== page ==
Too nostalgic. How ironic.
I doubt there has ever been a title as perfectly fitting as Nostalgia. It is as traditional as a JRPG gets: You start as Gilbert Brown, adventurer extraordinaire, a man who travels the globe at a moment’s notice to search for the greatest treasures of history. But as he’s escaping from his latest discovery, he’s lost somehow, and his son Eddie takes up the manhunt.
[image1]Along the way, he makes the acquaintance of other travelers, like the “troubled kid who needed saving”, the “girl who was saved by Dad”, “girl who wants revenge for her village”, and even “lady space pirate”, and travels to exotic, "real"-world locales. (The travelers’ names are Pad, Fiona, Melody, and Scarlett respectively, but c’mon… no names with ‘x’s or ‘z’s? It’s not a real JRPG without some messed-up names!) In other words, the story takes places in an alternate 1800s than the one in my old textbook. If school had been like this, I might’ve paid more attention.
While the 3D graphics is… well, DS-style, the environments and towns are well-detailed and pleasing to the eye. Each city is designed to fit their region, which is to be expected, though most of them still feel small much of the time; most are just a few shops and civilians, right next to a place to park your airship (nobody tickets airships, that’s nice of them).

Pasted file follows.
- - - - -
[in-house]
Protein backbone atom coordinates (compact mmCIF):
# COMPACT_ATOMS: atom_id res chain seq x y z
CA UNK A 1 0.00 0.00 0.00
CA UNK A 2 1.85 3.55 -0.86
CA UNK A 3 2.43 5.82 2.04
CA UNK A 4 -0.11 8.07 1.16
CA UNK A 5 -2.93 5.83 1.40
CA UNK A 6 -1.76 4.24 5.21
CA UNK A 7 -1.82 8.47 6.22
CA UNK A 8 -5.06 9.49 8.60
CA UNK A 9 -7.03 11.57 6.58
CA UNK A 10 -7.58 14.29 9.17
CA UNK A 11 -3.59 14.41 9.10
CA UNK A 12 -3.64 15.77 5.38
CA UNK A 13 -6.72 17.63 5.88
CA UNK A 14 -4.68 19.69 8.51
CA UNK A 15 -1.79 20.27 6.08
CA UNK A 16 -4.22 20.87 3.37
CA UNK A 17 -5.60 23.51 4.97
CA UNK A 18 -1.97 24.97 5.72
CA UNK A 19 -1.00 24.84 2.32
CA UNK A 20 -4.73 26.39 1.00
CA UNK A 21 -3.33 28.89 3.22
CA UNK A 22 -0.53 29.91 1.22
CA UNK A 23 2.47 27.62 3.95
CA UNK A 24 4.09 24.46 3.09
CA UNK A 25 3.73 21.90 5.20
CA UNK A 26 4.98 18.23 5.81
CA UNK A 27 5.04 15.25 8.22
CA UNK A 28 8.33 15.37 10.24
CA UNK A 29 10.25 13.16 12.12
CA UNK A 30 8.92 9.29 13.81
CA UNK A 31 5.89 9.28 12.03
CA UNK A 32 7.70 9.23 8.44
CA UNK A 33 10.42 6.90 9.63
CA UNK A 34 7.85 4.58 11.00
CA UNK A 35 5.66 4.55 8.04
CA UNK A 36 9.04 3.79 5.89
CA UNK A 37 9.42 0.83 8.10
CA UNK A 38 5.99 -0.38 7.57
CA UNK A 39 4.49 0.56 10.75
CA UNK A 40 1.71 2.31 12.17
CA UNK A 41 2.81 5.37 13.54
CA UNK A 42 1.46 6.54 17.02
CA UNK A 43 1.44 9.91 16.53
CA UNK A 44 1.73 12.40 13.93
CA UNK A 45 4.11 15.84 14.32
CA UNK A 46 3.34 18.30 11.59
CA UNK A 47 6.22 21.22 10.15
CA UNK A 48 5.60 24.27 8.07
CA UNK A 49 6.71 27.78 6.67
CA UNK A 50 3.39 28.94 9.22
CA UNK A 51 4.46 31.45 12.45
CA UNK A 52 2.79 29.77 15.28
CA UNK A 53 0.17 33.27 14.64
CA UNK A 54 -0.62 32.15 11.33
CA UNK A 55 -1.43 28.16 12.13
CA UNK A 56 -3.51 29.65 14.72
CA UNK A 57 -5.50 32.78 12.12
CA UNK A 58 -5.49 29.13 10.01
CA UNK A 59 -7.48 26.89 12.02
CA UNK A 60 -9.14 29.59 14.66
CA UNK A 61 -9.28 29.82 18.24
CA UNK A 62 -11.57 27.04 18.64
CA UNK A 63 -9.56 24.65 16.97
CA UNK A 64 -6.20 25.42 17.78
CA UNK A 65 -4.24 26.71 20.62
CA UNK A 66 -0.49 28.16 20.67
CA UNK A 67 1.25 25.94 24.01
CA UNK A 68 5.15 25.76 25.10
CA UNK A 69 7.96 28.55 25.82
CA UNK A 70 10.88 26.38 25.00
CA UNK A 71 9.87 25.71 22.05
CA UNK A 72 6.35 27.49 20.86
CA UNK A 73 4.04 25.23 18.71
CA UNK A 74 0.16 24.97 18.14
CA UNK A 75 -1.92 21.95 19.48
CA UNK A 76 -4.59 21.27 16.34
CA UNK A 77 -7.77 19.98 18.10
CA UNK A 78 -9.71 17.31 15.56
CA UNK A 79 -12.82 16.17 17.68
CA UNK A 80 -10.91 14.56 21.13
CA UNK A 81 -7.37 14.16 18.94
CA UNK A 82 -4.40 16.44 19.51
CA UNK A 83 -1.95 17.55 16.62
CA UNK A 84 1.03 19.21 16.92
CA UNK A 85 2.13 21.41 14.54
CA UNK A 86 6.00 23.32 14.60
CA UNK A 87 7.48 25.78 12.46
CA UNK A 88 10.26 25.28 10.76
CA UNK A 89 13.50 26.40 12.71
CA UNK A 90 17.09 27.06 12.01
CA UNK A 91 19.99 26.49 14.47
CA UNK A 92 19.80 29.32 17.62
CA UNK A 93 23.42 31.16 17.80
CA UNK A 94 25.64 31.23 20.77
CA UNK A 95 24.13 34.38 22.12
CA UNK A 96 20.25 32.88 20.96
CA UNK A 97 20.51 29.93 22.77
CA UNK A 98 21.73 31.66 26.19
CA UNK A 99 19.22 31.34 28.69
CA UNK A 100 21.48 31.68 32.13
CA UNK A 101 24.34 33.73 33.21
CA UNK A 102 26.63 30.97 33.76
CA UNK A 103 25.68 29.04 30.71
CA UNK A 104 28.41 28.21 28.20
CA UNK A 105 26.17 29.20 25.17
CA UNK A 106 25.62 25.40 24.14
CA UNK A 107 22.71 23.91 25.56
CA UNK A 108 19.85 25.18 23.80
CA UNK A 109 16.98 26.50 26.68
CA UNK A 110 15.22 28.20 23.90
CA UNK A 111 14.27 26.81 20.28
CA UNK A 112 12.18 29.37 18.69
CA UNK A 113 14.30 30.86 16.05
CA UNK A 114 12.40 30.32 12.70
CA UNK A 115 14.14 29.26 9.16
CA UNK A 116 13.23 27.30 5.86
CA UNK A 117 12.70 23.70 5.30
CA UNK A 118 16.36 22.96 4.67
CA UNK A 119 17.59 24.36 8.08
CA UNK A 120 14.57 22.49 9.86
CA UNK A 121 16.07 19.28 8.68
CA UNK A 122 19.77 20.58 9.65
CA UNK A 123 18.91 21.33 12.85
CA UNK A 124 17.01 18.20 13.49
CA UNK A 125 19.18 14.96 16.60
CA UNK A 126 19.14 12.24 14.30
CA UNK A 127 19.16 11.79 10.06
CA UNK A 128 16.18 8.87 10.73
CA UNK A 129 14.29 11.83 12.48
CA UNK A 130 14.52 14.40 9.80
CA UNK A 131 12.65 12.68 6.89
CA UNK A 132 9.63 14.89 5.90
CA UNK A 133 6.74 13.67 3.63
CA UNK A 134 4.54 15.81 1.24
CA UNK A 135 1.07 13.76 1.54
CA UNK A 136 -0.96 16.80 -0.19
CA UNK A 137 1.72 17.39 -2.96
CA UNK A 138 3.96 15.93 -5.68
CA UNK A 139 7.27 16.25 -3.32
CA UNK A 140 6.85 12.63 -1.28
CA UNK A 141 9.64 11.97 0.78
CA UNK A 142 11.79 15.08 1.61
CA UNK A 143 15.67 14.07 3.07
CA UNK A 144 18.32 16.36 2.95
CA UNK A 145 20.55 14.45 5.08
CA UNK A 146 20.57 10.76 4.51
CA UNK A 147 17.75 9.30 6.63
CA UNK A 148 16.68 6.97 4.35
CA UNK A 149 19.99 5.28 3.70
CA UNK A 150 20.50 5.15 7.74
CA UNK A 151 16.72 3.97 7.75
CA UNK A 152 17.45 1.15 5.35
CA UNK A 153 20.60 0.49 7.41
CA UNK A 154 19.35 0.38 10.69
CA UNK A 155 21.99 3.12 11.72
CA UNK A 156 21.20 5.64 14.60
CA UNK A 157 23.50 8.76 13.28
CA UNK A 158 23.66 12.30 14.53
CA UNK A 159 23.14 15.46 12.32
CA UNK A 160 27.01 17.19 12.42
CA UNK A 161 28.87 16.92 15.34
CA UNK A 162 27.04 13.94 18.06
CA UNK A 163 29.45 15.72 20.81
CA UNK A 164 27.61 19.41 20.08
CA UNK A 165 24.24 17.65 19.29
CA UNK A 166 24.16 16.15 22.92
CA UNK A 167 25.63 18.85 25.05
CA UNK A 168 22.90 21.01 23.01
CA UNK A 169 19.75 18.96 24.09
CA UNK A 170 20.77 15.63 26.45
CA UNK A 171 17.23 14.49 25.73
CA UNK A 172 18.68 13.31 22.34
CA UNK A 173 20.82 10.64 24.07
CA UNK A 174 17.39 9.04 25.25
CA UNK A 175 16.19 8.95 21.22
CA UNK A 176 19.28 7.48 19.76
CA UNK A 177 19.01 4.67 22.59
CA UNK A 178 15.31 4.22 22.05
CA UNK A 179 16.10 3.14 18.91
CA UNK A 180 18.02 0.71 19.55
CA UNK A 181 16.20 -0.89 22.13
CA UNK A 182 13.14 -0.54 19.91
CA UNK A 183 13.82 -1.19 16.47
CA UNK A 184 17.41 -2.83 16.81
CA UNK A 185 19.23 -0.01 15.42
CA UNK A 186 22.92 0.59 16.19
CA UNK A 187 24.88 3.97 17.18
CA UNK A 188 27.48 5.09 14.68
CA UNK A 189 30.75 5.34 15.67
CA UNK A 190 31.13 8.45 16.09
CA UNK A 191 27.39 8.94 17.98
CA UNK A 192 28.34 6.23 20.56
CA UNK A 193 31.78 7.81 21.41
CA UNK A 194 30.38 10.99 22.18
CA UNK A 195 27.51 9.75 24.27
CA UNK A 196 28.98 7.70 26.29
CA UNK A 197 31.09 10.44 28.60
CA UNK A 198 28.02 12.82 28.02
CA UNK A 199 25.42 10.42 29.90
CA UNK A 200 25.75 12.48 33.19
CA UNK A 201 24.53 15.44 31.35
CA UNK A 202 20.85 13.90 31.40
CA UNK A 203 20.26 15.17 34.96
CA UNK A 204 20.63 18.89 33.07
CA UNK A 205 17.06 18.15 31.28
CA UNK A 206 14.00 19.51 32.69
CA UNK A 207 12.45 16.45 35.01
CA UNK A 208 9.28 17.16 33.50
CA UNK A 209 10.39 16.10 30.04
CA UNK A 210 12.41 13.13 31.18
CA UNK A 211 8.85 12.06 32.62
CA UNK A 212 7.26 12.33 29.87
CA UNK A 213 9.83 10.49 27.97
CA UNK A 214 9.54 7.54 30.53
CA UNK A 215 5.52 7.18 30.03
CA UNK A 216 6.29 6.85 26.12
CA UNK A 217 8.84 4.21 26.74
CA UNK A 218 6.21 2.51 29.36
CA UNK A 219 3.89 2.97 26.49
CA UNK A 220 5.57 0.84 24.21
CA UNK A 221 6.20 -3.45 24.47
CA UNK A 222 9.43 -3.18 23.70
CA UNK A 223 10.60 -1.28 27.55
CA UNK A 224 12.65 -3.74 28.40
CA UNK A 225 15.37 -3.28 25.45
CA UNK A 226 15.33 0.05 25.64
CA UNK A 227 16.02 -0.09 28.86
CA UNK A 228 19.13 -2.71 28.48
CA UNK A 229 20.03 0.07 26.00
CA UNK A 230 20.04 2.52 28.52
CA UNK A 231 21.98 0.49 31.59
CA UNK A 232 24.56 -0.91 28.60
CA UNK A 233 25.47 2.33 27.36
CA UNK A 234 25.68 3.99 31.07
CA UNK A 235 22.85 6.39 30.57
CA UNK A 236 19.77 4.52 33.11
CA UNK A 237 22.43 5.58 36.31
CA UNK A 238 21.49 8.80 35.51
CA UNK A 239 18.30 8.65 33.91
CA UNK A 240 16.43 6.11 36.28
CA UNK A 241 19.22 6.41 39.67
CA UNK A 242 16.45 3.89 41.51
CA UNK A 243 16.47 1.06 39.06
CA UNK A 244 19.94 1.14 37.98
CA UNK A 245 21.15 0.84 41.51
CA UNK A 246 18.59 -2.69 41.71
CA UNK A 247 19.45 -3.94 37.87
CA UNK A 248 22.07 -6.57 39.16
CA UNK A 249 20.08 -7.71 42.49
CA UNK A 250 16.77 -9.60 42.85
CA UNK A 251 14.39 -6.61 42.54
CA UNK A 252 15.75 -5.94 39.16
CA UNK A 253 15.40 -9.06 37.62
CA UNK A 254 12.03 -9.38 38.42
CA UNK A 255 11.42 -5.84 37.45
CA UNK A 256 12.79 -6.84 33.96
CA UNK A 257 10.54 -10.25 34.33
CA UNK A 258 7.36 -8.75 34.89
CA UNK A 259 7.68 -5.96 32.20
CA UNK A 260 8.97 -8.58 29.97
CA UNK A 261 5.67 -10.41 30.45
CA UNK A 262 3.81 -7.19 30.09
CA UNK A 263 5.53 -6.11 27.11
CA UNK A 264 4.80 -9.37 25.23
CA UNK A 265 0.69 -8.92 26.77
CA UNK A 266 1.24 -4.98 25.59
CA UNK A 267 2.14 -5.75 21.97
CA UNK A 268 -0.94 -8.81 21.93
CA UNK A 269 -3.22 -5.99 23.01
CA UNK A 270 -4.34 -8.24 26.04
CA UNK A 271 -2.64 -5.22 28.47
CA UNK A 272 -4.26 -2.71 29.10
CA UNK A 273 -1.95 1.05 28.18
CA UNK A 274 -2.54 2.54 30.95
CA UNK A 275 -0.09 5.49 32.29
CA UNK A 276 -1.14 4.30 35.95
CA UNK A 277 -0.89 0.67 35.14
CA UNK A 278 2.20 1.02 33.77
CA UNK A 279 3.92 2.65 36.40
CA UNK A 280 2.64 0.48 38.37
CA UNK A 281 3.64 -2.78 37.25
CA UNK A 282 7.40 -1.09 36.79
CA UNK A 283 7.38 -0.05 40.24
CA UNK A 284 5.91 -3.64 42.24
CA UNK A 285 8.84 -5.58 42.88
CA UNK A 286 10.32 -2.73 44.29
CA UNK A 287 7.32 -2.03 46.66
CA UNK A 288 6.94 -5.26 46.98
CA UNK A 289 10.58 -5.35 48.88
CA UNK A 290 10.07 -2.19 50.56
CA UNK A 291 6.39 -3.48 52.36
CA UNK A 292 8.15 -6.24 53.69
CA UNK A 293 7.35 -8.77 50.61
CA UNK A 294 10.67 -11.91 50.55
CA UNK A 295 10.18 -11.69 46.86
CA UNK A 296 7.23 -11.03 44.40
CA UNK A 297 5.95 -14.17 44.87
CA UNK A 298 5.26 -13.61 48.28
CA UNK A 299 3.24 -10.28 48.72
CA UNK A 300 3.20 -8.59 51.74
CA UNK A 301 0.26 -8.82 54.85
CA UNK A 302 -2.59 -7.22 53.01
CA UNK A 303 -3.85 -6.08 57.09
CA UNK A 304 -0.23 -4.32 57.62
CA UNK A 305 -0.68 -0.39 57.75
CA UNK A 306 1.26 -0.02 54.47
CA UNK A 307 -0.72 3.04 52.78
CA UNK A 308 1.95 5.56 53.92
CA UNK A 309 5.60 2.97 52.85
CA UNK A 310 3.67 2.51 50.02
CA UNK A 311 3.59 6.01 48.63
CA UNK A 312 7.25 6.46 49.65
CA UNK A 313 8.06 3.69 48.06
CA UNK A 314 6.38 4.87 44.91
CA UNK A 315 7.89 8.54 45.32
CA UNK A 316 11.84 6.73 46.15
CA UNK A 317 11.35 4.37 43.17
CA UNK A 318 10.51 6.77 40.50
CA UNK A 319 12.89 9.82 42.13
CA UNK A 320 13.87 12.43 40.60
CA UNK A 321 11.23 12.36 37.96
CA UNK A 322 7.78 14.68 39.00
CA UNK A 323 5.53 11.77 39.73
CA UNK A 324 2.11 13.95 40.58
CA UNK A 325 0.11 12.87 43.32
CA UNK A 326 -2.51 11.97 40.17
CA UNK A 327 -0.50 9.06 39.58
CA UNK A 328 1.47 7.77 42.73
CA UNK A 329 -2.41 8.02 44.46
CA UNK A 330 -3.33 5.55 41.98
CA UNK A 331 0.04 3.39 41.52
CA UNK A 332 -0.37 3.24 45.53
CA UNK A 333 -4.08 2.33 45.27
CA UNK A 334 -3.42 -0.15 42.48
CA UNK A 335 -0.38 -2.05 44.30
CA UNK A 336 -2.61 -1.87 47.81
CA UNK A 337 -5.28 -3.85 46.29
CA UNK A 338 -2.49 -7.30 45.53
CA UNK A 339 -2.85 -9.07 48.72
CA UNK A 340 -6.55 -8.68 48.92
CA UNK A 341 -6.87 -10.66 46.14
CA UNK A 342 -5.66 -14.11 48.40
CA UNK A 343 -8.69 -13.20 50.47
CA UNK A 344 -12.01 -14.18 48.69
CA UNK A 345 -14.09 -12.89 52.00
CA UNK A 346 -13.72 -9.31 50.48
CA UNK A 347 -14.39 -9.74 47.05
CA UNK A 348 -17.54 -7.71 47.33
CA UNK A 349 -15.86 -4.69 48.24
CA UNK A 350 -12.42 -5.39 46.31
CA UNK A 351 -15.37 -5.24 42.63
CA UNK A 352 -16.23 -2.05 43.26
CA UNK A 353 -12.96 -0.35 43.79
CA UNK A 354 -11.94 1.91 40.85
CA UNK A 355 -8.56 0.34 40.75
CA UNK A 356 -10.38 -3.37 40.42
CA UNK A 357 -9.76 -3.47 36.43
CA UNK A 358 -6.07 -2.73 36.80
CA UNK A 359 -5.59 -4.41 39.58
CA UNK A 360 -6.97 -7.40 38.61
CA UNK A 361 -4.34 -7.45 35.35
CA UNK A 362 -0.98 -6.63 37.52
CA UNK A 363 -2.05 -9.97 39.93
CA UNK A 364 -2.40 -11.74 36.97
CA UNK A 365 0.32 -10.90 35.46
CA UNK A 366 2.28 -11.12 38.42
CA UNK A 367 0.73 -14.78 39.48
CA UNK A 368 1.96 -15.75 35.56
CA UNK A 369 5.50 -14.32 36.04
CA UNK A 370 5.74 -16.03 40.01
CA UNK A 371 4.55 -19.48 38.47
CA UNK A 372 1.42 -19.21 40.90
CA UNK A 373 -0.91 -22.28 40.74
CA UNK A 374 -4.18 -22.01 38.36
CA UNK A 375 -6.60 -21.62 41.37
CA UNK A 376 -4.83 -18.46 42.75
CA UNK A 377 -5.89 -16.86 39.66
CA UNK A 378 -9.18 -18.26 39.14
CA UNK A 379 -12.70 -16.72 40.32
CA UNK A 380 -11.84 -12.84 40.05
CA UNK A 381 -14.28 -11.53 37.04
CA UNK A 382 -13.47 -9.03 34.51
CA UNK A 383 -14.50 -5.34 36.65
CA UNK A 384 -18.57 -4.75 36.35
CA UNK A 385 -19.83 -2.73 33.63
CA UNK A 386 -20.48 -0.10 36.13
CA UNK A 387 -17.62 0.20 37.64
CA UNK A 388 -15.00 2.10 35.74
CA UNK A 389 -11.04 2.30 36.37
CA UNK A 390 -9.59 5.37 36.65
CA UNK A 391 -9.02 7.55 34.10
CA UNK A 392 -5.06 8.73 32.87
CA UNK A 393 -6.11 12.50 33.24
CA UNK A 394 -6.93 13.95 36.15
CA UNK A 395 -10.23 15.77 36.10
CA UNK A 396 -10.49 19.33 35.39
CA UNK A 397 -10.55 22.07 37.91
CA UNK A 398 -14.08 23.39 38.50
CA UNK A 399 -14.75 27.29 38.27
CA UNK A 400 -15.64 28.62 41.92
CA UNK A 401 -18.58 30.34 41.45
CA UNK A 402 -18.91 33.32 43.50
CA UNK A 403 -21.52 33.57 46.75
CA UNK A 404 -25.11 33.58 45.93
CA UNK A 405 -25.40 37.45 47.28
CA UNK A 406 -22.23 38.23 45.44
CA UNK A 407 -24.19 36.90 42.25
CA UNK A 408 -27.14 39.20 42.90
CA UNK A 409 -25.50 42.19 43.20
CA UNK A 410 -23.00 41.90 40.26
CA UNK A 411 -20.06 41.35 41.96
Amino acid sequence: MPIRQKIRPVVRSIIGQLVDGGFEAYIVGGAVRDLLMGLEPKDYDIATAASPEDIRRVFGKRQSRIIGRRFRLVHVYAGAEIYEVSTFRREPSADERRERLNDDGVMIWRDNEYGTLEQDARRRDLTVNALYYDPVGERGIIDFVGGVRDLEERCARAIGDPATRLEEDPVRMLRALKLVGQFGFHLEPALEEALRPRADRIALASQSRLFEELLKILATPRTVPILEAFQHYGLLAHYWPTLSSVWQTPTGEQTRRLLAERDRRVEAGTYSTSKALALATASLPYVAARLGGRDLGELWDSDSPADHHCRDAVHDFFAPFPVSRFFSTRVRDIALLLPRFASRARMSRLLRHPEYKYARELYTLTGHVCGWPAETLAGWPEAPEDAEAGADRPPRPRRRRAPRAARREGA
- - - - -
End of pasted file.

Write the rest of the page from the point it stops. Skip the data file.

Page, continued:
What really stands out is that nothing at all feels new. The battle system is a turn-based variation, the exploration is as old-school as you can get, and the characters are all plucky stereotypes of games past. If there was anything – anything – that was truly unique, I would point it out, believe me. But as it is, the universe and controls feel recycled from games long past (even the world is recycled… from the real world).
[image2]That’s not to say that it doesn’t do some things right. The dialogue gets the job done, the objectives are clear, the world is still open to exploration, and the leveling up of skills for characters can be customized (though collected skill points are used for every character instead of individuals). It’s a big world to explore, and you’ll be able to look around at will for new stops and treasure.
Speaking of objectives, in order to become a “true” adventurer, you have to join "the club". There, you can pick up missions, collect rewards for any you finish, and up your rank to earn new missions and items. They’re entirely optional, similar to the structure of Crisis Core for the PSP, and give the game some replay value. It’s a good thing they’re not necessary, though, as you’ll explore areas you’ve already completed, which means back-tracking over old terrain.
Nostalgia suffers from being stunted and stuck in the past, but then I suppose that’s where the title comes in. But it’s more a placebo for the genre than anything productive.